Coal Preparation » Process Control
The objective of ACARP project C19046 was to provide the Australian coal industry with reliable supplier-independent, size-by-size data describing the performance of modern spirals under a range of operating conditions. Data was to be generated for individual spiral starts as well as for the combined bank, over a range of
conditions. Unfortunately, the project has only partially succeeded in meeting this objective.
The performance of individual Mineral Technologies and Multotec spirals in plant operation were investigated using fine colour-coded density tracers. Four sizes of tracer were used: -2+1, -1+0.5, -0.5+0.25, -0.25 mm.
Test work was carried out at Warkworth (Mineral Technologies spirals) and Red Mountain (Multotec spirals). At Warkworth, feed rate and feed pulp density were changed over the course of the sampling period, while at Red Mountain coal type was varied between the two days of sampling. At both sites two individual spirals within a column of three starts as well as the entire spiral bank were sampled. The samples were returned to the JKMRC for sizing and tracer counting.
The two larger sizes proved straightforward, if tedious, to count using a magnifying lens. Counting time was typically 45 - 60 minutes per sample.
The minus 0.5+0.25 mm could also be counted the same way, although it was very much harder to identify the tracer colours and to spread them into a monolayer for counting. The counting took very much longer (more than two hours being typical). The accuracy was also very much poorer than for the coarser sizes, as tracers were often partially hidden, and the colours were very much harder to distinguish.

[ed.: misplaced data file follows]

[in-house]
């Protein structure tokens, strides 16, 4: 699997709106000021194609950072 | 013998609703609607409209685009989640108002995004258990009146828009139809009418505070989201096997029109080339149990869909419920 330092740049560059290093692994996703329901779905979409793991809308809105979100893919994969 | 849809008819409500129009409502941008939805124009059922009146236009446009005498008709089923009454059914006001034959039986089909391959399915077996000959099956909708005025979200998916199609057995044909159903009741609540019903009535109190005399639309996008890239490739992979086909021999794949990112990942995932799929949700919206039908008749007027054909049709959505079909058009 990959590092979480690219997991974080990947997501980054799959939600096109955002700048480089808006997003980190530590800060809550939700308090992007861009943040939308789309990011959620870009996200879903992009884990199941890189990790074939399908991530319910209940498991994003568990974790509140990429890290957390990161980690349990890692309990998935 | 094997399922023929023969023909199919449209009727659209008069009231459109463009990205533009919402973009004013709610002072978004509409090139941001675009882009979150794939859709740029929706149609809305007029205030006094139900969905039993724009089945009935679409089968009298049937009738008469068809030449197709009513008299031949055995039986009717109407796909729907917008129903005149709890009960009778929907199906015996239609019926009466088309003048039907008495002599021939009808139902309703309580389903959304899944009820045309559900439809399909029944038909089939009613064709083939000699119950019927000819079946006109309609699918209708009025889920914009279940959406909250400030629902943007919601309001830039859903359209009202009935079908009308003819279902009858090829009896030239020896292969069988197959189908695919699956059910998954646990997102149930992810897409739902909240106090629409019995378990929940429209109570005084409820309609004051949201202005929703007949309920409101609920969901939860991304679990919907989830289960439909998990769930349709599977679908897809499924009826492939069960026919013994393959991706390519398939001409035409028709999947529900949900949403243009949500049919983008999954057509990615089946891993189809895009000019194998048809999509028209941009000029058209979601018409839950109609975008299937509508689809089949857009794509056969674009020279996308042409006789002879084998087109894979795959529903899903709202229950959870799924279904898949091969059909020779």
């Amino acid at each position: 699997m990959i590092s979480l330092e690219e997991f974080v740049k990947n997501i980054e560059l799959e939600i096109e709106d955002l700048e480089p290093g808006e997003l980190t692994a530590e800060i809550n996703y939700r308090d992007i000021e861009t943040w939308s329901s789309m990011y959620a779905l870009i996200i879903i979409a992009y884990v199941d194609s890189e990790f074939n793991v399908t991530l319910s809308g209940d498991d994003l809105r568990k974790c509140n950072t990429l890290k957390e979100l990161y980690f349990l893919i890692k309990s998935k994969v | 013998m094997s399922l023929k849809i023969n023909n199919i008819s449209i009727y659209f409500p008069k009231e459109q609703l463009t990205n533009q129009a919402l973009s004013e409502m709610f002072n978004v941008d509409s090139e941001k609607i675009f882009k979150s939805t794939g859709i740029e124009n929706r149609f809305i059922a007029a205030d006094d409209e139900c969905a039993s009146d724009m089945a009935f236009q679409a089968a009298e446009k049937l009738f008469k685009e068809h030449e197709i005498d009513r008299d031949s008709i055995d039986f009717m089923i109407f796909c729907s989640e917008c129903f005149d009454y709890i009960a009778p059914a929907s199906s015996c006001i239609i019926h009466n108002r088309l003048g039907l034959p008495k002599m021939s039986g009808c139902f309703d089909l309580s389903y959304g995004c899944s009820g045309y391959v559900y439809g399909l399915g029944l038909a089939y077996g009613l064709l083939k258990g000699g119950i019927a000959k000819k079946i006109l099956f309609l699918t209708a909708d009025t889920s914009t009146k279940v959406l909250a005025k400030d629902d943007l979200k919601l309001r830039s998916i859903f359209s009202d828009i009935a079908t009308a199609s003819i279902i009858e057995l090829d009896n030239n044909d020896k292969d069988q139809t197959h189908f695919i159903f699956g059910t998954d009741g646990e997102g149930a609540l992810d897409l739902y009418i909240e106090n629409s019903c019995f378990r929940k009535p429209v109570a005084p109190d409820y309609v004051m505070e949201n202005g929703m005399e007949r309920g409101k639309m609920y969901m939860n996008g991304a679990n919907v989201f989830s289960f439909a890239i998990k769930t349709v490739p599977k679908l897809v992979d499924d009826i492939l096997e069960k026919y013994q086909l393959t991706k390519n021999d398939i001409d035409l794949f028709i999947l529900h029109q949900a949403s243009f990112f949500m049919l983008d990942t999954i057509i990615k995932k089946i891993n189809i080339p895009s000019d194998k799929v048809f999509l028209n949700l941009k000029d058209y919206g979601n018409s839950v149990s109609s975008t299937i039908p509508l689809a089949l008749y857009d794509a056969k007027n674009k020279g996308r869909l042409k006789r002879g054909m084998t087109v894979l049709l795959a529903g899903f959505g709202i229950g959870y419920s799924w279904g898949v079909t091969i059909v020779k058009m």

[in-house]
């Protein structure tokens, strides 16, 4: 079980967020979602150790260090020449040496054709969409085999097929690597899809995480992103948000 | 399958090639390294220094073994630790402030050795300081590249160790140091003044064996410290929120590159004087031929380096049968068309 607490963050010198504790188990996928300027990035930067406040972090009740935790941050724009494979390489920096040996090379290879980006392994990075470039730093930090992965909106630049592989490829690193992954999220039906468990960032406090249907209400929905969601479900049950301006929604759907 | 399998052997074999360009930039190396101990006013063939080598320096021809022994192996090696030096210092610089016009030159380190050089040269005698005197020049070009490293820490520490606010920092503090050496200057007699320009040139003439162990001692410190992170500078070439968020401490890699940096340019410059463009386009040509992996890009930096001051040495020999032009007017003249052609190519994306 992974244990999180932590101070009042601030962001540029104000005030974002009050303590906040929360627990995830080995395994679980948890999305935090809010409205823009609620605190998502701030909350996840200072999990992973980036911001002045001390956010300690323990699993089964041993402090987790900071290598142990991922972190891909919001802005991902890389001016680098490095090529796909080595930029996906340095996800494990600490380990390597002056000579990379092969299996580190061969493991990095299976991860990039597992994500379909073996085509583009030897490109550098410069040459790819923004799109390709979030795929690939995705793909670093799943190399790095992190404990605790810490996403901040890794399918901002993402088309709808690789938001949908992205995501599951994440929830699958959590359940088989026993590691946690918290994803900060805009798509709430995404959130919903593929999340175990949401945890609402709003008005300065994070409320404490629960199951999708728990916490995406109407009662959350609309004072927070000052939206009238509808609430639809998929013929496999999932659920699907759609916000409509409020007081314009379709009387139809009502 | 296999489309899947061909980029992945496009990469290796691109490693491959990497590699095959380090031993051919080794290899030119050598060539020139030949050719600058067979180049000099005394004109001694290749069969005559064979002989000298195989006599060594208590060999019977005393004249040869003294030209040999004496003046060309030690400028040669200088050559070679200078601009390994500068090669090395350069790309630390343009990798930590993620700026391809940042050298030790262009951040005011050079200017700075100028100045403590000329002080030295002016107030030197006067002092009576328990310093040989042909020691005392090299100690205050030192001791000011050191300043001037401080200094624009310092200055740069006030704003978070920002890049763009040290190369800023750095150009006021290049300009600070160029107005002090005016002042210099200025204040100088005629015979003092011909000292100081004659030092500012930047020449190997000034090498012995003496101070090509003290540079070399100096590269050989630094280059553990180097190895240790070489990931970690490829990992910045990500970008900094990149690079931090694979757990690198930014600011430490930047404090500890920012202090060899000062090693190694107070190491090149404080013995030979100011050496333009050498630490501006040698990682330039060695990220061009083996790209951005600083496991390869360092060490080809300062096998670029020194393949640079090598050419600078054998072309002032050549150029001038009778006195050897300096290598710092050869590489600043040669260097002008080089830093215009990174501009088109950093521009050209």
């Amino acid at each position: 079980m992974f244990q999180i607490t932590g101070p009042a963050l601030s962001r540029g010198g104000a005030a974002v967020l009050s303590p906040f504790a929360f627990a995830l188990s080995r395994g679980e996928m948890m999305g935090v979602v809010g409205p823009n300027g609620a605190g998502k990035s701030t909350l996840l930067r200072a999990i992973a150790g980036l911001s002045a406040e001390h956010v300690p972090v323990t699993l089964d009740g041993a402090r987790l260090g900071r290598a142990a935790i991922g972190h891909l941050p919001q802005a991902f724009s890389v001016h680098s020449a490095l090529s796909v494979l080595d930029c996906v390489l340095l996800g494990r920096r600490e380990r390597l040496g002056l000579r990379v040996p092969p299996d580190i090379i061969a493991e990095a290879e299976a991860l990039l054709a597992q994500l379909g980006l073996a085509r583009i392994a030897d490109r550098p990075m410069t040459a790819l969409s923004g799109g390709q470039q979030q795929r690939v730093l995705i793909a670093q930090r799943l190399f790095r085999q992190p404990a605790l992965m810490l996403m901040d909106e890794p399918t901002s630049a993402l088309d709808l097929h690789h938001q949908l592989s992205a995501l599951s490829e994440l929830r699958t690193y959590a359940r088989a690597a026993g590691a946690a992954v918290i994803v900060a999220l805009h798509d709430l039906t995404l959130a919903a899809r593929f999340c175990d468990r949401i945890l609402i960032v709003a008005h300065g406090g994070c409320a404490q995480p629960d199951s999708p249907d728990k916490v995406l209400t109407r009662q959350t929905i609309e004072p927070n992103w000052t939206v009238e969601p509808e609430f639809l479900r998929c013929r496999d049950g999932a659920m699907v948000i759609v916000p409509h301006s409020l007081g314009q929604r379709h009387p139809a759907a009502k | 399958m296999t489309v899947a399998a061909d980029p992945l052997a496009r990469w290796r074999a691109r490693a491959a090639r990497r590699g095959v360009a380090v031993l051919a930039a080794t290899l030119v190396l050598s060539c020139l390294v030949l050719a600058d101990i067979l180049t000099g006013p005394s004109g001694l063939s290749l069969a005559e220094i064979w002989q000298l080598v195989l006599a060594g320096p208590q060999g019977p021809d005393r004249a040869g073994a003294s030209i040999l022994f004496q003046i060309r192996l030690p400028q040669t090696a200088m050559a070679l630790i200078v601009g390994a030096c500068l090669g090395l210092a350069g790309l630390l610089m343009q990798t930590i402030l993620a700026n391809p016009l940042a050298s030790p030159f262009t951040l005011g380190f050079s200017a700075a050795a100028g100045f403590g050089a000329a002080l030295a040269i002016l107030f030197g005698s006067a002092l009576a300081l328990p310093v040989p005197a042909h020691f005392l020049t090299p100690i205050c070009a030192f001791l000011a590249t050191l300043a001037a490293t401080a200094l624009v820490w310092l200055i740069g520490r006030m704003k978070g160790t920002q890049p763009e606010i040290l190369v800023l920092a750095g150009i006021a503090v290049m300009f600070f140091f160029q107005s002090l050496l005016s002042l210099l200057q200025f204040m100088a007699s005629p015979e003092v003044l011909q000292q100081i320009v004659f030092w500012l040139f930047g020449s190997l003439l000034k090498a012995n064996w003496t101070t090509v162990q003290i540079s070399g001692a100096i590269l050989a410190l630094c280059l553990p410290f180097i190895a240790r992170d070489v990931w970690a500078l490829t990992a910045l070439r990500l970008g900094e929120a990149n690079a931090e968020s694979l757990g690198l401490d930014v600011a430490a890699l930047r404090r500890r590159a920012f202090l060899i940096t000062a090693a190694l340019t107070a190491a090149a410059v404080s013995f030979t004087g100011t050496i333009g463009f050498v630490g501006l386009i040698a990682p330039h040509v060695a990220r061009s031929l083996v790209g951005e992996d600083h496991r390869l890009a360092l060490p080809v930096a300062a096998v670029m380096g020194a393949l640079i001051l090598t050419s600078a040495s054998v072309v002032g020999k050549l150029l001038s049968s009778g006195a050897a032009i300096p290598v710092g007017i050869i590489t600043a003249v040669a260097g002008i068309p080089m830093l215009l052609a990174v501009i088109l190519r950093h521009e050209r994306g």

It proved impossible to count the finest size fraction (-0.25 mm) successfully, either manually under a lens or a microscope, or automatically using a USB microscope and simple image analysis software.
The raw tracer counts were mass balanced and the partition curves calculated using software written in Matlab. The software is freely available to the industry on request from the author. The software also estimates error bars for each point on the partition curve, an additional advantage of using tracers compared with conventional float-sink analysis.
The project has shown that both spiral types are capable of good performance with Eps in the range 0.05 to 0.06 for -2+1 mm and 0.06 to 0.09 for -1+0.5 mm.
Partition curves for the minus 0.5+0.25 mm could not be reliably determined in most cases.
The project has shown that it is quite feasible to use the two coarser sizes of tracer to assess the performance of either individual spirals or an entire bank in the plant, far more rapidly and more cheaply than by conventional sampling and fine floatsink analysis. Sampling takes of the order of 30 minutes from start to finish; the samples can be decanted and filtered the same day. After overnight drying, subsampling by riffling and screening into size fractions takes some three to four hours per sample. Finally counting the tracers takes about one hour per sample per size fraction. These timings imply that a partition curve for one size fraction can be available within three days of sampling. The technique is not feasible at present for the two finest sizes.